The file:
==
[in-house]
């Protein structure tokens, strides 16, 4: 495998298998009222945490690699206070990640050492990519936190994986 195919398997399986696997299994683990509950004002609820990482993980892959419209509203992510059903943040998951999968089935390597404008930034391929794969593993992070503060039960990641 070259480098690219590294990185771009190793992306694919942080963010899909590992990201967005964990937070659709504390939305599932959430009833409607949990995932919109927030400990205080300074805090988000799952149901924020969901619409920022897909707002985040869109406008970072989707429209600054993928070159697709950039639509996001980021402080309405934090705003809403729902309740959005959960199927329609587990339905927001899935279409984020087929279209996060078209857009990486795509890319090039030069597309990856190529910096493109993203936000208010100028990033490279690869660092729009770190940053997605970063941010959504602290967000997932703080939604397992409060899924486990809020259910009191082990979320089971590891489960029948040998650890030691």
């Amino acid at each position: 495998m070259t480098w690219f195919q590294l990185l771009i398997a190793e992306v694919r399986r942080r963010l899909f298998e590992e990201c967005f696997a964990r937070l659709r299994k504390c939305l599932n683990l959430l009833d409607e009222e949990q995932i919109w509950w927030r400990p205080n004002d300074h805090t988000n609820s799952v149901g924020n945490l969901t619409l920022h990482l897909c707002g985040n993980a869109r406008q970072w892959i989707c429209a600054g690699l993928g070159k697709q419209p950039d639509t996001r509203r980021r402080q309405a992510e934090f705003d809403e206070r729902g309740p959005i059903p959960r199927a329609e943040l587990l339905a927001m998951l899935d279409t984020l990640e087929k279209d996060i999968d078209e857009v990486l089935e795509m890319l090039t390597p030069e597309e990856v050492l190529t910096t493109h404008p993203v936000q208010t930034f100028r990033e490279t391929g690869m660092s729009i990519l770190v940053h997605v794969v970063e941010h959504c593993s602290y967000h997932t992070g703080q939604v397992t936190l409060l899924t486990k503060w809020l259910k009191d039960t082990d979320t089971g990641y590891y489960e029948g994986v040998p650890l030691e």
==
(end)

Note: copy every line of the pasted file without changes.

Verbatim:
[in-house]
């Protein structure tokens, strides 16, 4: 495998298998009222945490690699206070990640050492990519936190994986 195919398997399986696997299994683990509950004002609820990482993980892959419209509203992510059903943040998951999968089935390597404008930034391929794969593993992070503060039960990641 070259480098690219590294990185771009190793992306694919942080963010899909590992990201967005964990937070659709504390939305599932959430009833409607949990995932919109927030400990205080300074805090988000799952149901924020969901619409920022897909707002985040869109406008970072989707429209600054993928070159697709950039639509996001980021402080309405934090705003809403729902309740959005959960199927329609587990339905927001899935279409984020087929279209996060078209857009990486795509890319090039030069597309990856190529910096493109993203936000208010100028990033490279690869660092729009770190940053997605970063941010959504602290967000997932703080939604397992409060899924486990809020259910009191082990979320089971590891489960029948040998650890030691």
């Amino acid at each position: 495998m070259t480098w690219f195919q590294l990185l771009i398997a190793e992306v694919r399986r942080r963010l899909f298998e590992e990201c967005f696997a964990r937070l659709r299994k504390c939305l599932n683990l959430l009833d409607e009222e949990q995932i919109w509950w927030r400990p205080n004002d300074h805090t988000n609820s799952v149901g924020n945490l969901t619409l920022h990482l897909c707002g985040n993980a869109r406008q970072w892959i989707c429209a600054g690699l993928g070159k697709q419209p950039d639509t996001r509203r980021r402080q309405a992510e934090f705003d809403e206070r729902g309740p959005i059903p959960r199927a329609e943040l587990l339905a927001m998951l899935d279409t984020l990640e087929k279209d996060i999968d078209e857009v990486l089935e795509m890319l090039t390597p030069e597309e990856v050492l190529t910096t493109h404008p993203v936000q208010t930034f100028r990033e490279t391929g690869m660092s729009i990519l770190v940053h997605v794969v970063e941010h959504c593993s602290y967000h997932t992070g703080q939604v397992t936190l409060l899924t486990k503060w809020l259910k009191d039960t082990d979320t089971g990641y590891y489960e029948g994986v040998p650890l030691e």